More than 4,100 immigrants from the Middle East or Central Africa have arrived in Lithuania illegally since the beginning of the year.
The team was contacted by a Cameroonian who crossed the border from Belarus before being arrested and placed in an open field by the Lithuanian authorities. He says the Baltic country is trying to force migrants to return to their countries of origin.
“They have put bars everywhere, as if we were prisoners.” This is how Marc (not his real name), a Cameroonian, describes the center where he is staying now: an old stadium in the town of Linkmenys, about 100 km from the Lithuanian capital Vilnius.
In videos sent to the team on September 15, Marc shows his folding bed in a room where the windows are covered with metal bars. Other men sleep in the same room, some in bunk beds.
“We dry the clothes inside,” he says, filming the wet clothes drying. In the bathroom, there are pools of standing water on the tiles, which are black with dirt. The toilets are locked and a full to overflowing garbage can is waiting to be emptied “for two days.”
“Of course, we came to the country illegally, but do we deserve to live in these conditions?” Marc asked in a voicemail.
‘My goal was to enter any country in the Schengen area’
Marc’s migration journey was long and complex. The 28-year-old Cameroonian left his country in 2016 for security reasons. Then he lived in various African countries. Once in Morocco, he tried to cross the Mediterranean.
Marc, who hopes to eventually apply for asylum in France, decided to try a different route. He says that he first bought a visa for Russia and then traveled to Belarus. It was from this country, often called the last dictatorship in Europe, that he illegally crossed the border into Lithuania in July, his entry into the European Union.
In Belarus, I took a taxi that dropped me 200 meters from the border. I took my phone and walked alone in the woods for five days. My goal was to enter any country in the Schengen area. When I crossed the border, the police caught me. First they took me to a military camp where the doctors examined us and vaccinated us against Covid-19. Then they sent me to this center.
I am the only Cameroonian here; the other immigrants come from the Middle East or Afghanistan. I know there are Africans in other camps. But they didn’t have the same trip as me; most of them came here after having been students in Belarus.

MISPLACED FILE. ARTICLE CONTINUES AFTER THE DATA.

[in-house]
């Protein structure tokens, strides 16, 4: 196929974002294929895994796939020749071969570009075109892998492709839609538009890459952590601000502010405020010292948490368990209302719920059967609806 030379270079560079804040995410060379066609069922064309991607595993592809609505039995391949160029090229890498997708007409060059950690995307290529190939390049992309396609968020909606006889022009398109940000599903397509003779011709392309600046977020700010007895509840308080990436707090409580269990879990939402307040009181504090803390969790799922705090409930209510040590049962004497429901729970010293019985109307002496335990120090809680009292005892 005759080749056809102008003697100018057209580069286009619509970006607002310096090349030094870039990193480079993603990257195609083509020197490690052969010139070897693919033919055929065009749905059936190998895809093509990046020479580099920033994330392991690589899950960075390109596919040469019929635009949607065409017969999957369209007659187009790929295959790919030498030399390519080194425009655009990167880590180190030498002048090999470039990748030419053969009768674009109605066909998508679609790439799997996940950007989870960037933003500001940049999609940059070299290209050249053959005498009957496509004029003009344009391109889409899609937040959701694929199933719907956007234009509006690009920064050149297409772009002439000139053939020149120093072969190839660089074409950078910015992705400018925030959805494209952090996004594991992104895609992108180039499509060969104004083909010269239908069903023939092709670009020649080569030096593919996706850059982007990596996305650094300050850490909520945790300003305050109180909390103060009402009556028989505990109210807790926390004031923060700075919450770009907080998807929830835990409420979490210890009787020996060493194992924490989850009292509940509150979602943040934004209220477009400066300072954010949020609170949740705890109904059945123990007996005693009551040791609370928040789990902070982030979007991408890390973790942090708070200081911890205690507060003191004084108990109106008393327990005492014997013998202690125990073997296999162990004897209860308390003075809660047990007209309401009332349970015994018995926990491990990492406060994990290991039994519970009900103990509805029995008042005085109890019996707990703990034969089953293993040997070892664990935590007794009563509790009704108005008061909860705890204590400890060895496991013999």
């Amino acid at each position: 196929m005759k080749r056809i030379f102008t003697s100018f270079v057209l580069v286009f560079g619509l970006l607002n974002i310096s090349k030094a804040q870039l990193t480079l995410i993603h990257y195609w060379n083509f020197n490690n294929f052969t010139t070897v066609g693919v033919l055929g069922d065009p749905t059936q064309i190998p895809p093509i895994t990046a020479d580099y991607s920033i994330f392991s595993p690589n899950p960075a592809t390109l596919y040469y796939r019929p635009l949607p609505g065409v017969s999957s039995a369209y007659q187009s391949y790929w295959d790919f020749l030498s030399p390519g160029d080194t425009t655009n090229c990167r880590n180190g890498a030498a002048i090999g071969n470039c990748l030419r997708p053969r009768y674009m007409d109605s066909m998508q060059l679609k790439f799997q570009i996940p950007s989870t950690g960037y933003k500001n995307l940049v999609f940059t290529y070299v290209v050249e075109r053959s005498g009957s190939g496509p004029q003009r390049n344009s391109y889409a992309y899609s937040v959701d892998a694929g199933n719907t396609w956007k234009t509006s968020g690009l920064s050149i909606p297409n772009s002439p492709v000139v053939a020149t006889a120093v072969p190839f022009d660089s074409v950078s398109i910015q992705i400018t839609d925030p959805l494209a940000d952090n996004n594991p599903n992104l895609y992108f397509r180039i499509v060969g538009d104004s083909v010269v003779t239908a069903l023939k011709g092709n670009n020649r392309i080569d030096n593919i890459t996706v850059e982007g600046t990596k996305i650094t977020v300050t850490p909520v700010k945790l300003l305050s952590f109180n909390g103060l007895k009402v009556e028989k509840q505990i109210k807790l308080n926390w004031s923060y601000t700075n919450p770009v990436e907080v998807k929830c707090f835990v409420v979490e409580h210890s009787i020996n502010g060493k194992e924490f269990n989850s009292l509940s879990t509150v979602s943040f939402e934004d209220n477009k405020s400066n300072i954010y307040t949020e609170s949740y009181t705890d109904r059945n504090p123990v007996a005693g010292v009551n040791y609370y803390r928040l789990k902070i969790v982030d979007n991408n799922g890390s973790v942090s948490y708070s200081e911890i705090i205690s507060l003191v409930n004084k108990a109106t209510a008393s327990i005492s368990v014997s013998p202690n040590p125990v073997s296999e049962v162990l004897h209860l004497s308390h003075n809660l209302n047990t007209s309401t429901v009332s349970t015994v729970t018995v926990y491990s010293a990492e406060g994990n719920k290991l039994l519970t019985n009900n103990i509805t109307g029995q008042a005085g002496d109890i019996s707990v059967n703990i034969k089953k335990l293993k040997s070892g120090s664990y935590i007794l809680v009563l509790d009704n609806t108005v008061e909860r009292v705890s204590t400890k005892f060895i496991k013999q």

>> More information on InfoMigrants: ‘I don’t know what to do now’: African students in Lithuania trapped after crossing from Belarus
Photo of one of the meals served to migrants at the Linkmenys center. Submitted by our observer in September 2021. © Observers
In total, 4,124 people have entered Lithuania illegally since the beginning of the year. Almost half of them came from Iraq, traveling from Baghdad to Minsk by plane and then crossing the border on foot. On August 6, following pressure from Europe, the Iraqi authorities announced the temporary suspension of flights to Belarus.
According to figures from the Lithuanian Interior Ministry in August, 200 migrants were from the Democratic Republic of the Congo and 131 from Cameroon, the other two most common nationalities after Iraqis.
This wave of migration is a new phenomenon in Lithuania, a small country of 2.7 million people bordering Poland, Latvia and Belarus. In 2020, there were only 74 irregular arrivals and only 37 the year before.
The government, beginning to worry about an “alarming” migratory influx, has announced that it will build a wall along the border and has accused Belarusian President Alexander Lukashenko of allowing migrants to cross the border as revenge for US sanctions. the EU after his government. diverted a flight to arrest a political dissident.
Migrants who had already arrived in the country were sent to camps housed in former schools or military bases during the summer.
While awaiting responses to asylum applications, the migrants have been sent to camps at former schools and military bases that were hastily established over the summer.
>> Read more about InfoMigrantes: ‘No one will answer our questions’: Migrants in Lithuanian camps wait in uncertainty
‘They come to ask us: “Are you ready to go back to your country?”
Marc says that the conditions in the center where he is staying are like “a prison.”
We are currently 33 at the center. It is a prison. I didn’t think they would treat us like this. We can never go outside to see the light of day. I applied for asylum as soon as I arrived but I have not heard anything. There have already been tensions with the police over all this.
In mid-August, 200 migrants received a response to their asylum application, all of them negative. Deputy Interior Minister Arnoldas Abramavicius told InfoMmigration that “all people who need protection can apply for asylum” in Lithuania and that “every application [will be] individually examined “.
He also said that asylum applications would be dealt with more quickly, due to the recent hiring of experts and interpreters. The government also expects some voluntary departures, for which the migrants will receive “a free plane ticket and € 300 in cash.”
But for many immigrants, including Marc, this proposal is unimaginable.
They are pressuring people to return voluntarily: when the agents enter the center, it is not to ask us about our living conditions, but to ask us: “Have you decided to return to your country?” After all this trip … it is absolutely frustrating.